The participants were required to fast overnight (at least 10 hours) before blood collection was conducted by the nurse. Blood was drawn from the vein in the morning at the Community Health Service Centre and transferred to the Shenzhen Nanshan Centre for Chronic Disease Control for further treatment within 2 hours of blood collection. The blood specimens were collected in a 5 mL EDTA vacuum tube for routine examination and 5 mL coagulation tubes for the biochemical analysis and stored in a cooler during transportation. Once the specimens arrived at the Department of Laboratory Medicine, they were centrifuged at 3000×g for 10 min at room temperature instantaneously. The fasting blood glucose (FBG) level, total cholesterol (TC) level, TG level, low-density lipoprotein concentration (LDL-C) and high-density lipoprotein concentration (HDL-C) were analysed by an automatic clinical chemistry analyser (HITACH 7080, Tokyo, Japan). FBG, TC, TG, HDL-C and LDL-C were determined by enzymatic methods.
Definition of MetS and the Framingham risk algorithm
In this study, we used the following three different definitions of MetS: the revised NCEP-ATP III Criteria for Asians (revised by the American Heart Association and the National Heart, Lung, and Blood Institute (AHA/NHLBI) in 200511 and are the same criteria as those used by the JIS in 2009,10 IDF criteria for Asians8 and CDS criteria.9 The details of the three criteria are provided in table 1. The Framingham risk score was calculated by using the NCEP-ATP III algorithm,7 which uses the following variables: sex, age, TC, smoking status, HDL-C and systolic blood pressure (SBP) (treatment for hypertension and SBP value). The 10-year probability of developing CHD was calculated based on the risk score by gender. In addition, we defined the 10-year probability of developing CHD as low (<6%), moderate (6%–10%), moderately high (10%–20%) and high (>20%).12 Participants with pre-existing diabetes or self-reported cardiovascular disease (CVD) (including heart attack, heart failure or stroke) were distributed to the high-risk group. Diabetes was defined as having a fasting glucose level of 7.0 mmol/L after a 12-hour fast, use of oral hypoglycaemic agents or insulin or self-reported diagnosis of diabetes.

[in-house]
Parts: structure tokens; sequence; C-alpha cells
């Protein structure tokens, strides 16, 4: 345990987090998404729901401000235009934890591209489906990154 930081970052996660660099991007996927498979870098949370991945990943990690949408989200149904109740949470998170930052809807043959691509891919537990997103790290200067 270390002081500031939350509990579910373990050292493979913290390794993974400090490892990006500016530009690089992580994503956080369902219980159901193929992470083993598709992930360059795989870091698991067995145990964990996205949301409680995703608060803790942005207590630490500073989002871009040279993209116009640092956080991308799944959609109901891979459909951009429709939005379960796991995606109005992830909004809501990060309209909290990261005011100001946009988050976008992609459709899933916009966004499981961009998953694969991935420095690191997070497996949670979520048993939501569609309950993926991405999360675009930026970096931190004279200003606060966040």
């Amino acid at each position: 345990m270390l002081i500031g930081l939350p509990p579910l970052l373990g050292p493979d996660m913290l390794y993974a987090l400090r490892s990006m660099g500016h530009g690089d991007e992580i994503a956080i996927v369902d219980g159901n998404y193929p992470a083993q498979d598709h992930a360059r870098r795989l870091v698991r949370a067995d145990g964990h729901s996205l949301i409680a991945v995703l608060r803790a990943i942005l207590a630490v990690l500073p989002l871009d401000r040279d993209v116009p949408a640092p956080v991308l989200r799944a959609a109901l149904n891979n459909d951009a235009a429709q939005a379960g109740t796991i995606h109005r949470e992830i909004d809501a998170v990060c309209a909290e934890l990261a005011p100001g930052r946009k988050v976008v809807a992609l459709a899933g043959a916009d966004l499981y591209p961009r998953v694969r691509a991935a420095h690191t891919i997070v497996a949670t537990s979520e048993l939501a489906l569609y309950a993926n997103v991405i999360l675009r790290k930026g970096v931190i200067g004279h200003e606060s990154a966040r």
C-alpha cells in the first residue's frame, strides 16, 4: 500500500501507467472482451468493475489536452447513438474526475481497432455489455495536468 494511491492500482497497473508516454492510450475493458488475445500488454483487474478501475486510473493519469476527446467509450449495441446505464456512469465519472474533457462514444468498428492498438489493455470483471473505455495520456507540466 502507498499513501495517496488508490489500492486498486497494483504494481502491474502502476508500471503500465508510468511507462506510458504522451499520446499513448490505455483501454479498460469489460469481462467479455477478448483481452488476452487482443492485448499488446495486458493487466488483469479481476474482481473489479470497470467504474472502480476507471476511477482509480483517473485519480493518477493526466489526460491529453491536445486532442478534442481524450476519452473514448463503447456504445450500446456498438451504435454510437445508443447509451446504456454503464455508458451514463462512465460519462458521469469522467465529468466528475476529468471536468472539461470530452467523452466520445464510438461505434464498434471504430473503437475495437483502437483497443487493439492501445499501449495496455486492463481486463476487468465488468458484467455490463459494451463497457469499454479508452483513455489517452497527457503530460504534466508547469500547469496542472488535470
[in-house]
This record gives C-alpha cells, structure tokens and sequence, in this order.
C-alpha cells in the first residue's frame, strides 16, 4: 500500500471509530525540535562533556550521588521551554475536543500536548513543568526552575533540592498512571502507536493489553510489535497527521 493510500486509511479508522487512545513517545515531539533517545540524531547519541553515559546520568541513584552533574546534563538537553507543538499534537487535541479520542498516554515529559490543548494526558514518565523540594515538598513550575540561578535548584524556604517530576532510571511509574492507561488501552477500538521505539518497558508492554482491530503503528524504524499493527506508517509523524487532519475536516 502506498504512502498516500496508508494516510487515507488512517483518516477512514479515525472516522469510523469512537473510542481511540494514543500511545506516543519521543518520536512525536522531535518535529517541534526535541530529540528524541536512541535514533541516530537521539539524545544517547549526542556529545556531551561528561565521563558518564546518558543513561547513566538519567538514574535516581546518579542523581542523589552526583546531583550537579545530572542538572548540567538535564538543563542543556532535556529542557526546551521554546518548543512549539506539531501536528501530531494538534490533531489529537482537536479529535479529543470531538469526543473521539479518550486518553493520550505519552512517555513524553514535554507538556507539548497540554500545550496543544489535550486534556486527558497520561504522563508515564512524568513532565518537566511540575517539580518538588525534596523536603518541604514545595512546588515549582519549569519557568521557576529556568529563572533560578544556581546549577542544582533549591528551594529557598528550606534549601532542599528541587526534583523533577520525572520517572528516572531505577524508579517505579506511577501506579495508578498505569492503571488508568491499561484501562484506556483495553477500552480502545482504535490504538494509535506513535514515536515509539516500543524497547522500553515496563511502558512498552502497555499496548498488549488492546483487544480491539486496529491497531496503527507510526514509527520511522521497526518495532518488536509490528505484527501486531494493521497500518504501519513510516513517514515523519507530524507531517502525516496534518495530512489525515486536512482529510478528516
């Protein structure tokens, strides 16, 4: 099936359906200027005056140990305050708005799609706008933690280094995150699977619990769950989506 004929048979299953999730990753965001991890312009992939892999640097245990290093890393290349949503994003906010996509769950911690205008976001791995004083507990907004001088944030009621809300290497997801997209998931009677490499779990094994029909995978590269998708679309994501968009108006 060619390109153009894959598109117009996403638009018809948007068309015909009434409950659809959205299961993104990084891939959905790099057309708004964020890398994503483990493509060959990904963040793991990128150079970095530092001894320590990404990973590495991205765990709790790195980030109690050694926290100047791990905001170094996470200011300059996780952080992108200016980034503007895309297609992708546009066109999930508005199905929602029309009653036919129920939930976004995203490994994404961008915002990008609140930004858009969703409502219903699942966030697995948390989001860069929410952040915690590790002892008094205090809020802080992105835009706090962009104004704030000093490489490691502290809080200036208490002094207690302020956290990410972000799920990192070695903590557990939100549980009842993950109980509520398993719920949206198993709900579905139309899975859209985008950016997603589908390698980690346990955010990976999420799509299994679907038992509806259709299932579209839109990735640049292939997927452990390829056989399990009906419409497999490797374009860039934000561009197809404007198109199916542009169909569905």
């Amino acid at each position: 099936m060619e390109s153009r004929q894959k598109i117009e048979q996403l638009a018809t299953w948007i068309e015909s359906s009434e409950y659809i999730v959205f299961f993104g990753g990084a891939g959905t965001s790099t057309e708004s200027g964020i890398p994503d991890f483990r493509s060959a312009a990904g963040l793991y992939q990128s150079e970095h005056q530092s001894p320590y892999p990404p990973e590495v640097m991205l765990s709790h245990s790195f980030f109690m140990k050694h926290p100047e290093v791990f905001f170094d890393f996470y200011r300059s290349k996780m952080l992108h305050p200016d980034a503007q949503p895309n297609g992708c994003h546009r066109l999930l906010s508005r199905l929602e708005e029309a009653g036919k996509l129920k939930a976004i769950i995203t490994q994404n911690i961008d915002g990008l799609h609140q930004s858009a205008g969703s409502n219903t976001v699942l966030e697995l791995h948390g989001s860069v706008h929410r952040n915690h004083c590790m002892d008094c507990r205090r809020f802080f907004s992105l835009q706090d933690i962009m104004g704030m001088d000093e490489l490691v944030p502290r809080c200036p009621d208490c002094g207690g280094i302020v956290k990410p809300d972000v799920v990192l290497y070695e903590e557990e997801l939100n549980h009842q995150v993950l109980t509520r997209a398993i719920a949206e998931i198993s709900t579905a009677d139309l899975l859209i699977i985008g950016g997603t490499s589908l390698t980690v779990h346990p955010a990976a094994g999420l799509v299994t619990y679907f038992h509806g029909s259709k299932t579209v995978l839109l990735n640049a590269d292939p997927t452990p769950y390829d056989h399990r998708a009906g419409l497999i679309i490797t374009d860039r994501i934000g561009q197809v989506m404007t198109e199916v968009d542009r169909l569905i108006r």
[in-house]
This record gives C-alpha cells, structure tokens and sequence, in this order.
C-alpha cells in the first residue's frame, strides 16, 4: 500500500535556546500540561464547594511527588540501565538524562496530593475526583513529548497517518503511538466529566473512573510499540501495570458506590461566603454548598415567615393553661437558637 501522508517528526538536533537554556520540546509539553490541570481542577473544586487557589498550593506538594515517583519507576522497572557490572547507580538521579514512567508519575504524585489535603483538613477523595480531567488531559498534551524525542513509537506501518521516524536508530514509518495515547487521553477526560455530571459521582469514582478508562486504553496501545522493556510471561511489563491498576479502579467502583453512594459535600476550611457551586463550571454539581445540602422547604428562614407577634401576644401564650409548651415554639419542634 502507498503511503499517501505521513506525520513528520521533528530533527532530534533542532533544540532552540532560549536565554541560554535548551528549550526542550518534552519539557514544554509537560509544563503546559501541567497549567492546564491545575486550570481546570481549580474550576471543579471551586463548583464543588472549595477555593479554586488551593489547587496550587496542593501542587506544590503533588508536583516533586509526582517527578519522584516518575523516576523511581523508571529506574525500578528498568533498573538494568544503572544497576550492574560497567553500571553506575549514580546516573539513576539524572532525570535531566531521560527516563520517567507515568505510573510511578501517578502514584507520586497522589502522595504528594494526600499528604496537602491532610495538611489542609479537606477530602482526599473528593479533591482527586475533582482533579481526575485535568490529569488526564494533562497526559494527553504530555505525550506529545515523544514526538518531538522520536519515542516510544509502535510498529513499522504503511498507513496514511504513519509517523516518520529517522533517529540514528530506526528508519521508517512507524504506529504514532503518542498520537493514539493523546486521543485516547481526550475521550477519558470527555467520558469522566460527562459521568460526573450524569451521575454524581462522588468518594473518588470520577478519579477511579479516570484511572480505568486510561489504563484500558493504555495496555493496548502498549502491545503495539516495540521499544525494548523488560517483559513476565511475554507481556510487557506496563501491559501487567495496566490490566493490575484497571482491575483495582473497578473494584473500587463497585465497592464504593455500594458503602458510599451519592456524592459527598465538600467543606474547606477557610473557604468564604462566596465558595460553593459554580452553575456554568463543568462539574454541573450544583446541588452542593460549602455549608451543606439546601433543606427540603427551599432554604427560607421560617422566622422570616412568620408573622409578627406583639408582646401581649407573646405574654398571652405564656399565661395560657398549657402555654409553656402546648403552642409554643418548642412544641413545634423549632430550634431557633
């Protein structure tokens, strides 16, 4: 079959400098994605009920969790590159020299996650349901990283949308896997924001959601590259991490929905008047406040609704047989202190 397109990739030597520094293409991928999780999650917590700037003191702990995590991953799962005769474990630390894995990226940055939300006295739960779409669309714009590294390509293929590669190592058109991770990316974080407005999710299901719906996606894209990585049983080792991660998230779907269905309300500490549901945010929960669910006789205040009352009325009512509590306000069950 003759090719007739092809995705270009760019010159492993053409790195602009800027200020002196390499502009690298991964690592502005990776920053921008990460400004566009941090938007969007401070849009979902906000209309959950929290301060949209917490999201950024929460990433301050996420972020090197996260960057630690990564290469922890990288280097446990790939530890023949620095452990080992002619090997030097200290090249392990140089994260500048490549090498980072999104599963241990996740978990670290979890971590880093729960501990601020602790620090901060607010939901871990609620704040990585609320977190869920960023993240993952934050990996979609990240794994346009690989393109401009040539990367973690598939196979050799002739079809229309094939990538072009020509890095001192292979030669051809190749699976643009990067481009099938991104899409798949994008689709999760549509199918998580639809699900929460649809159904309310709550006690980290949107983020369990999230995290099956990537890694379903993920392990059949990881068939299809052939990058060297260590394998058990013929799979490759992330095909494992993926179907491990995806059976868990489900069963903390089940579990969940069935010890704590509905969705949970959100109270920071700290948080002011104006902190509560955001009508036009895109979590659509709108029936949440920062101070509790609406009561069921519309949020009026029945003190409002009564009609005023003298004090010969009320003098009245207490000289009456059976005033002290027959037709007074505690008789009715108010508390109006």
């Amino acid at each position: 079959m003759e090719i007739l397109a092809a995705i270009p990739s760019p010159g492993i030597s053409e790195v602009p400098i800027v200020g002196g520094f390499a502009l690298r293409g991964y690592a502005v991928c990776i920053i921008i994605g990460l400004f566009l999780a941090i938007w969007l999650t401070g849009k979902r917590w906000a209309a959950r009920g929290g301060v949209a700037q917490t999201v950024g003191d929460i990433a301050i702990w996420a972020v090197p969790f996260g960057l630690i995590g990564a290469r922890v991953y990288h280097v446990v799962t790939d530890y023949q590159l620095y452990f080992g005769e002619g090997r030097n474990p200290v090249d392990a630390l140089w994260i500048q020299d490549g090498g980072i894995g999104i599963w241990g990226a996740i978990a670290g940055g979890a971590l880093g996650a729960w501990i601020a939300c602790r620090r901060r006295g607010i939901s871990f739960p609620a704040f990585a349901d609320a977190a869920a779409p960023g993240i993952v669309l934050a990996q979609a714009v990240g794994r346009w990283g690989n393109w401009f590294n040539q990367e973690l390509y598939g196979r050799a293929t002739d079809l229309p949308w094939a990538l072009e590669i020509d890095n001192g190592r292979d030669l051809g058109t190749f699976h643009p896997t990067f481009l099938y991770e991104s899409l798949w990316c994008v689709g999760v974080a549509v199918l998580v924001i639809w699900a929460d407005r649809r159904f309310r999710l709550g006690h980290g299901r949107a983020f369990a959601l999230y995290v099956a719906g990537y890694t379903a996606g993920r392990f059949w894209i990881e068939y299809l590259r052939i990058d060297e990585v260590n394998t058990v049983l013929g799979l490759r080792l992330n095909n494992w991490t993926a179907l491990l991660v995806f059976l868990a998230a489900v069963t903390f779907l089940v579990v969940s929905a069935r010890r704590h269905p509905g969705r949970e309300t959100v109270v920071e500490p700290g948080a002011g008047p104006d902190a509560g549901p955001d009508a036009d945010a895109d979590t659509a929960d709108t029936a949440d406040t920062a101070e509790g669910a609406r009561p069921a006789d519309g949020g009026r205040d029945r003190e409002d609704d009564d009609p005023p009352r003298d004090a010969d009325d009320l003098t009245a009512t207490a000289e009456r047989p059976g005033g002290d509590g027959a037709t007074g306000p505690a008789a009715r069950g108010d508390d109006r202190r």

Continuous variables with normal and skewed distributions are expressed as the means (SD) and medians (IQR), respectively. Categorical variables are reported as percentages, and the differences were compared using χ2 test with or without Bonferroni correction. First, the prevalence of MetS was calculated based on the three definitions of MetS, and the differences were compared. Second, the distribution of the 10-year estimated risk of developing CHD according to each of the three definitions of MetS was compared to determine which definition is the best predictor of CHD development. A two-sided p value less than 0.05 was considered statistically significant. All statistical analyses were performed using SPSS software (V.20.0; SPSS, Chicago, Illinois, USA).
Prevalence of MetS
In total, 1721 participants aged 20 to 80 years were included in this study. The general characteristics of the participants are presented in table 2. The prevalence of MetS based on the definitions by the revised NCEP-ATP III, IDF and CDS criteria is presented in table 3. The age-adjusted and sex-adjusted prevalence of MetS among participants aged 20 to 80 years according to the revised ATP III, IDF and CDS criteria was 30.96%, 19.93% and 10.88%, respectively. The age-standardised prevalence of MetS among men aged 20 to 80 years according to the revised NCEP-ATP III, IDF and CDS criteria was 30.21%, 10.85% and 13.12%, respectively, and that for women aged 20 to 80 years was 31.74%, 29.24% and 8.58%, respectively. The difference in the prevalence of MetS based on the three definitions was large in both sexes. In particular, the prevalence of MetS based on the revised ATP III criteria in the women was 3.7-fold greater than that based on the CDS criteria.